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What to do with spent nuclear fuel

May 17, 2012

 

 

Editorial: Gov't must not fear policy change on spent nuclear fuel

http://mainichi.jp/english/english/perspectives/news/20120517p2a00m0na018000c.html

 

Well over 10,000 tons of spent nuclear fuel is stored at nuclear power plants across Japan. If the nation's nuclear reactors are restarted, then the amount will only increase.


Up until recently Japan had promoted a nuclear fuel cycle in which all spent fuel was to be reprocessed, with the plutonium extracted from this fuel being used again in nuclear power plants. However, the crisis at the Fukushima No. 1 Nuclear Power Plant has shaken this national policy. If the number of nuclear power plants is to be reduced and reliance on nuclear energy decreased, Japan must make major revisions to its nuclear fuel cycle strategy.


To prepare a base for discussion, a subcommittee of the Japan Atomic Energy Commission listed and assessed three options for dealing with spent fuel: the current approach of reprocessing all spent nuclear fuel; a "concurrent" approach of reprocessing some spent fuel and directly disposing of other spent fuel if some nuclear plants are kept in operation; or disposing of all spent nuclear fuel. The concurrent approach would keep the Rokkasho Reprocessing Plant in Aomori Prefecture in operation while preparing to directly dispose of some fuel.


Considering that the government had hitherto been completely devoted to reprocessing spent fuel, there is significance in its listing of direct disposal as an option. The government also can be congratulated for taking a zero nuclear power plant scenario into consideration. However, an overview of government discussions on the issue creates the impression that the government is half-hearted about changes to its policy.


To begin with, the Rokkasho Reprocessing Plant does not have the capacity to handle 100 percent of the spent fuel from Japan's nuclear reactors, and the policy of reprocessing all spent nuclear fuel is a pie in the sky. As such, choosing the "concurrent" options would effectively mean treading the same "reprocessing" path that Japan has been on.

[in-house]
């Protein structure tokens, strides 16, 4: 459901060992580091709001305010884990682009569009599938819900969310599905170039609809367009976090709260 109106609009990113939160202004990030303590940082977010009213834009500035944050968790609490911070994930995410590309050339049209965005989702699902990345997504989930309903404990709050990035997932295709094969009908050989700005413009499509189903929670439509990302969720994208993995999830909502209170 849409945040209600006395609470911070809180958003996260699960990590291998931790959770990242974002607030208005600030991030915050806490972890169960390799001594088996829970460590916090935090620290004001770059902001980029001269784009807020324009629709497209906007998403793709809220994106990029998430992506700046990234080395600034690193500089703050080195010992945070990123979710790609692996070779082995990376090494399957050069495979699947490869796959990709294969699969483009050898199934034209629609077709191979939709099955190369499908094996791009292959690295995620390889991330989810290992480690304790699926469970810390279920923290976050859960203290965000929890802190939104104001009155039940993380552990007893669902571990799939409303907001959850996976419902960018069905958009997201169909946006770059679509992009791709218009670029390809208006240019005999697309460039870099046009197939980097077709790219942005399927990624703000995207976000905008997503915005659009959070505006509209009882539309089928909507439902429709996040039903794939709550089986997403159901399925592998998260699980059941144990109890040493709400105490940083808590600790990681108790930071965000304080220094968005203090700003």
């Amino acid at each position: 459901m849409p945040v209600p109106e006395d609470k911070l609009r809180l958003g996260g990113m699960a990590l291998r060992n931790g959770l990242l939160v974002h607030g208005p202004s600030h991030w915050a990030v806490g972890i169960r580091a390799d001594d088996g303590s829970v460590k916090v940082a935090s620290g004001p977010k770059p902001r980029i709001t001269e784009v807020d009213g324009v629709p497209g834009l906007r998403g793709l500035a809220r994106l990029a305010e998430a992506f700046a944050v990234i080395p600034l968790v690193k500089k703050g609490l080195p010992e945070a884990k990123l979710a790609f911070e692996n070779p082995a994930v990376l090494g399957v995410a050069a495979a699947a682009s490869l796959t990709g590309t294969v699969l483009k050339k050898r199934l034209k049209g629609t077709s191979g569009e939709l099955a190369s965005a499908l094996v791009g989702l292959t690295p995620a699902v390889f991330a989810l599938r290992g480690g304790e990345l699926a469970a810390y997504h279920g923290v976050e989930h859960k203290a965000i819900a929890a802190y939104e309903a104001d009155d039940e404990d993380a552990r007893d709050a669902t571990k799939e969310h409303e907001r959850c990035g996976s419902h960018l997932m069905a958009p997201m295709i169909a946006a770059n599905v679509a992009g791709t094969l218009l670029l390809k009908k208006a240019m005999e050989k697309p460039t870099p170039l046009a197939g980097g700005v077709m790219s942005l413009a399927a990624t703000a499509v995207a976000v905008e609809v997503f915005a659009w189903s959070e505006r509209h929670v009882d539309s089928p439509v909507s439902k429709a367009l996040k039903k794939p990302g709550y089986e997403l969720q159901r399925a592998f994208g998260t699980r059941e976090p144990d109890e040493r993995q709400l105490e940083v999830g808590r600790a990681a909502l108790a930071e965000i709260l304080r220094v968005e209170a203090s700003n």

In light of technical issues, safety and cost, we have urged the government to abandon reprocessing and draw the curtains on the nuclear fuel cycle. The subcommittee's findings also back up direct disposal of all spent nuclear fuel as the cheapest option.


In terms of nuclear nonproliferation, there is merit in direct disposal. The subcommittee predicted that plutonium extracted through reprocessing could be used up, but this seems unrealistic. And the practice of stockpiling plutonium, which can be used in nuclear weapons, without any plans to use it is questionable.


At the same time, if Japan were to decide to directly dispose of all spent fuel, then Aomori Prefecture, which had accepted spent fuel on the presumption that it would be reprocessed, could ask electric power companies to take the spent fuel home with them or otherwise refuse to accept it.


It is only natural for the local bodies concerned to raise objections. Surely then, the government should try to achieve a solution by taking responsibility and explaining the need for a policy change to local bodies and the public when it develops measures.


Up until now, the handling of spent nuclear fuel was deemed a private enterprise. The government should clarify its responsibility. The party benefiting from nuclear power needs to bear some of the responsibility for disposing of spent nuclear fuel.


The subcommittee's evaluation will be considered by the Japan Atomic Energy Commission and delivered to the government's Energy and Environment Council. We hope the government can decide on a policy without getting caught up in its past.

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